Well, I am bald and important
If you've played a videogame, chances are you've been angered by a videogame. I've also been upset by driving, sewing, spilling water on my suede shoes, missing a bus, rising income inequality, and comically ballooning rent prices.
One study from the University of Oxford took Half-Life 2 and a modded version of Half-Life 2 that was not violent. You tagged enemies and they disappeared. Only some players were given a tutorial at the onset to familiarize themselves with the mechanics. Those who didn't get the tutorial and were thus more incompetent and frustrated at the mechanics showed more aggression than those who played the violent original version.
"We focused on the motives of people who play electronic games and found players have a psychological need to come out on top when playing. If players feel thwarted by the controls or the design of the game, they can wind up feeling aggressive. This need to master the game was far more significant than whether the game contained violent material," Dr Andrew Przybylski said.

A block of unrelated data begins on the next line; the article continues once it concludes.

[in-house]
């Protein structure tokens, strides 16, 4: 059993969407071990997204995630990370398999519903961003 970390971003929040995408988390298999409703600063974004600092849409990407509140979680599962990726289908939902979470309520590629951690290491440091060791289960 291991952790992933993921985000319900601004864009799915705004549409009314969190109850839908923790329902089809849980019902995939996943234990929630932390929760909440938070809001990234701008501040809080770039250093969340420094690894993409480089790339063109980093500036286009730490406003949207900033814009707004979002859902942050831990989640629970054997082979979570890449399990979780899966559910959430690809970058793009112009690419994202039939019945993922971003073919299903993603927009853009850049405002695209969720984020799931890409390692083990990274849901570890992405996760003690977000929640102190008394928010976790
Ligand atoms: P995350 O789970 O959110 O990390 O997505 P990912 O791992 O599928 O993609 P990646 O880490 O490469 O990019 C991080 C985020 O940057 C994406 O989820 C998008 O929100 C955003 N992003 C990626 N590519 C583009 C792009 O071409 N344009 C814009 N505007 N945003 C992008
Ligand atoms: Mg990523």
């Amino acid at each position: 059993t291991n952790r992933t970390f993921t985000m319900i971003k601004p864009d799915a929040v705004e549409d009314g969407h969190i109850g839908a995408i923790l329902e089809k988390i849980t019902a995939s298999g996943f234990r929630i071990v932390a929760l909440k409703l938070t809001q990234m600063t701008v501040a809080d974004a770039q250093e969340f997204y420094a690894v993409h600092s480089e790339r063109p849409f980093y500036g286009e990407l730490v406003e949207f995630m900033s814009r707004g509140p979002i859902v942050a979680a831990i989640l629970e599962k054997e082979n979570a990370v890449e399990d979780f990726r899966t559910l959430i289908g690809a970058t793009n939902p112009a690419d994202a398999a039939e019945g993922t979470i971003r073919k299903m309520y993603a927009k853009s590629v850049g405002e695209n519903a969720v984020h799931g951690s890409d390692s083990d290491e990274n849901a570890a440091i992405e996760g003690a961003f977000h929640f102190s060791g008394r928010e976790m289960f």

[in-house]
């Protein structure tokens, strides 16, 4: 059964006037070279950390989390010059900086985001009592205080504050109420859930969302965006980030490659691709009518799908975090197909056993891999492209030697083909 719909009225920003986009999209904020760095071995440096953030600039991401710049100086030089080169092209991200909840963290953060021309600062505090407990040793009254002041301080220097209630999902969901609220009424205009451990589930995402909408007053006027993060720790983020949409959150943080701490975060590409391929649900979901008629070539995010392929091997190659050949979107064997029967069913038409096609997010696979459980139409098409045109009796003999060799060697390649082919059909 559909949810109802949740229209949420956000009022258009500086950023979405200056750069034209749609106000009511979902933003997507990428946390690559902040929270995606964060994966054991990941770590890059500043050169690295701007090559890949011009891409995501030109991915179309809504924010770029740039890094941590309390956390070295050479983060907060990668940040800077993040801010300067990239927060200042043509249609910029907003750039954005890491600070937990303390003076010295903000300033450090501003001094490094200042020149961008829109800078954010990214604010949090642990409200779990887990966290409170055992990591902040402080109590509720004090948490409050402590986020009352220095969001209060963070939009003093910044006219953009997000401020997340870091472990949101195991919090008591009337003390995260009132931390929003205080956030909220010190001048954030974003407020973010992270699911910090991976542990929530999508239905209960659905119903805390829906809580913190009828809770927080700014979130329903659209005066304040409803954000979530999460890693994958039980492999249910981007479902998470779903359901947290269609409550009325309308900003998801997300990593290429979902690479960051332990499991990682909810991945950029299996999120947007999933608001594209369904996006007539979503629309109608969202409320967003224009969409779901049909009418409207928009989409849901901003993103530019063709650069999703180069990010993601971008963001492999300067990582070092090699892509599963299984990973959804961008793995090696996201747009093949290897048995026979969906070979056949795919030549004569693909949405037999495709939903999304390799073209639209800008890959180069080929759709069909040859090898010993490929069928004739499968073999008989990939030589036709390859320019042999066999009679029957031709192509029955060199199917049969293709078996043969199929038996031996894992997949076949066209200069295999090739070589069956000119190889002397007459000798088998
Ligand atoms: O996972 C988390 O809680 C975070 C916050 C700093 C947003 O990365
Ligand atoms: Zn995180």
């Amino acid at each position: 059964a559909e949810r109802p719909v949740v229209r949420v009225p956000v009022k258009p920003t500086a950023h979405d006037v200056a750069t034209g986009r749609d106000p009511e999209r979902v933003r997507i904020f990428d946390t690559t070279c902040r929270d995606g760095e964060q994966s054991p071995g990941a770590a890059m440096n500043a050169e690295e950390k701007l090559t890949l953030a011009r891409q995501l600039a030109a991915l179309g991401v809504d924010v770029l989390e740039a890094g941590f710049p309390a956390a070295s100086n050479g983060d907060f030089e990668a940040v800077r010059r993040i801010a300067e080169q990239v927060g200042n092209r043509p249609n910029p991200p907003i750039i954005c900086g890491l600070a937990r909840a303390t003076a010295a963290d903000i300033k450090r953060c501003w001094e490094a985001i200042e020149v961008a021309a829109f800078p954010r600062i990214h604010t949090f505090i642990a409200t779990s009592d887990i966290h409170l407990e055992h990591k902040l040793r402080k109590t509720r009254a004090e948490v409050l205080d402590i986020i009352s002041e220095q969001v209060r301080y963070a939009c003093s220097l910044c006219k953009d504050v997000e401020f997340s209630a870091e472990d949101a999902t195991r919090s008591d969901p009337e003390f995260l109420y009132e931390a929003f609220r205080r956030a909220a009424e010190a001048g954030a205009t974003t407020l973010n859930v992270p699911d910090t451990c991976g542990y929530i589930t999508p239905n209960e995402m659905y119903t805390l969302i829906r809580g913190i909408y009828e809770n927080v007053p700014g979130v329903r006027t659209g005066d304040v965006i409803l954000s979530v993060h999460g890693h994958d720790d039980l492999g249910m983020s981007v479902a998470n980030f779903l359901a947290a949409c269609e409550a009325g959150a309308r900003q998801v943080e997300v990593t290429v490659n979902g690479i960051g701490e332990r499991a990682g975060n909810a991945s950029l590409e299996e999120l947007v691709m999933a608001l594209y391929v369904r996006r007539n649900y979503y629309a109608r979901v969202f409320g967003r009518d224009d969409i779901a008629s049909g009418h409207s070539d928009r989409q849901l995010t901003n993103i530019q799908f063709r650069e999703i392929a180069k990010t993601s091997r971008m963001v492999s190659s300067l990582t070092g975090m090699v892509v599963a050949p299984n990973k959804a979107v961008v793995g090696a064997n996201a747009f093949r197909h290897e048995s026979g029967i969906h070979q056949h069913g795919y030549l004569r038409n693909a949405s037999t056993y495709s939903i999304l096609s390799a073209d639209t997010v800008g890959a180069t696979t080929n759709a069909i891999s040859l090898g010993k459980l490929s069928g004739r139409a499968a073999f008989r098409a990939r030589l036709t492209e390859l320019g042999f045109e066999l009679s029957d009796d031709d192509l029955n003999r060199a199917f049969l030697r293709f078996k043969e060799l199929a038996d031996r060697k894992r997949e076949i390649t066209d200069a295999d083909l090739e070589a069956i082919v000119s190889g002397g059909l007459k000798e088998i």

Co-author, professor Richard Ryan, explained, "The study is not saying that violent content doesn't affect gamers, but our research suggests that people are not drawn to playing violent games in order to feel aggressive. Rather, the aggression stems from feeling not in control or incompetent while playing."
Anyone who has played a bad videogame with, say, lousy hit detection or some such cheapness can probably attest to this effect.